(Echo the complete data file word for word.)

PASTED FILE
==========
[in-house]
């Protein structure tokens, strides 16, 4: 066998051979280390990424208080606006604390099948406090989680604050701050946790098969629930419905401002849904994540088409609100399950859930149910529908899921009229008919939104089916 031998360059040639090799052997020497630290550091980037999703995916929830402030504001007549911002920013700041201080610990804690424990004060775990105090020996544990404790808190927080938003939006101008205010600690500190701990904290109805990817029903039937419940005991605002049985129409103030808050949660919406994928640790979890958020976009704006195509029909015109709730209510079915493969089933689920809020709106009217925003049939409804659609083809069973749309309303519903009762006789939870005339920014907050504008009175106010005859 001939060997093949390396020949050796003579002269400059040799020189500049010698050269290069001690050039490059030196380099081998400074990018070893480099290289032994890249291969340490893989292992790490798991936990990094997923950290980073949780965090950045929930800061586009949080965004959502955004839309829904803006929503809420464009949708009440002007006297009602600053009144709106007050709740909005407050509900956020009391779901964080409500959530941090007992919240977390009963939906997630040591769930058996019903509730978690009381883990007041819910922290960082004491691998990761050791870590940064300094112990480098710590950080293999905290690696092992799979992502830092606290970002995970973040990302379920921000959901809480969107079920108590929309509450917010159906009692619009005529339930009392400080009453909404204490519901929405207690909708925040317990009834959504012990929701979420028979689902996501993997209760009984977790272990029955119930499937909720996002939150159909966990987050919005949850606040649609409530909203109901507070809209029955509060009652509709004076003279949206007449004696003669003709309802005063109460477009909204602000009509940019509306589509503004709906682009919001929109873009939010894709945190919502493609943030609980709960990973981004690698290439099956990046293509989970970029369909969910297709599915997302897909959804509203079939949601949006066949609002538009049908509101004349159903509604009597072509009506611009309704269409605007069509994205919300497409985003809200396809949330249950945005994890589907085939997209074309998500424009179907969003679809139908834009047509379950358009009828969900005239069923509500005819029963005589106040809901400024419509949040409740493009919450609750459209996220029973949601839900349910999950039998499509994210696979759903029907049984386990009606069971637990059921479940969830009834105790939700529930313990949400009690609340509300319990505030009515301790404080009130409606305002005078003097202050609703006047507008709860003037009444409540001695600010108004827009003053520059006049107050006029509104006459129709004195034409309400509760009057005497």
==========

[in-house]
């Protein structure tokens, strides 16, 4: 066998051979280390990424208080606006604390099948406090989680604050701050946790098969629930419905401002849904994540088409609100399950859930149910529908899921009229008919939104089916 031998360059040639090799052997020497630290550091980037999703995916929830402030504001007549911002920013700041201080610990804690424990004060775990105090020996544990404790808190927080938003939006101008205010600690500190701990904290109805990817029903039937419940005991605002049985129409103030808050949660919406994928640790979890958020976009704006195509029909015109709730209510079915493969089933689920809020709106009217925003049939409804659609083809069973749309309303519903009762006789939870005339920014907050504008009175106010005859 001939060997093949390396020949050796003579002269400059040799020189500049010698050269290069001690050039490059030196380099081998400074990018070893480099290289032994890249291969340490893989292992790490798991936990990094997923950290980073949780965090950045929930800061586009949080965004959502955004839309829904803006929503809420464009949708009440002007006297009602600053009144709106007050709740909005407050509900956020009391779901964080409500959530941090007992919240977390009963939906997630040591769930058996019903509730978690009381883990007041819910922290960082004491691998990761050791870590940064300094112990480098710590950080293999905290690696092992799979992502830092606290970002995970973040990302379920921000959901809480969107079920108590929309509450917010159906009692619009005529339930009392400080009453909404204490519901929405207690909708925040317990009834959504012990929701979420028979689902996501993997209760009984977790272990029955119930499937909720996002939150159909966990987050919005949850606040649609409530909203109901507070809209029955509060009652509709004076003279949206007449004696003669003709309802005063109460477009909204602000009509940019509306589509503004709906682009919001929109873009939010894709945190919502493609943030609980709960990973981004690698290439099956990046293509989970970029369909969910297709599915997302897909959804509203079939949601949006066949609002538009049908509101004349159903509604009597072509009506611009309704269409605007069509994205919300497409985003809200396809949330249950945005994890589907085939997209074309998500424009179907969003679809139908834009047509379950358009009828969900005239069923509500005819029963005589106040809901400024419509949040409740493009919450609750459209996220029973949601839900349910999950039998499509994210696979759903029907049984386990009606069971637990059921479940969830009834105790939700529930313990949400009690609340509300319990505030009515301790404080009130409606305002005078003097202050609703006047507008709860003037009444409540001695600010108004827009003053520059006049107050006029509104006459129709004195034409309400509760009057005497």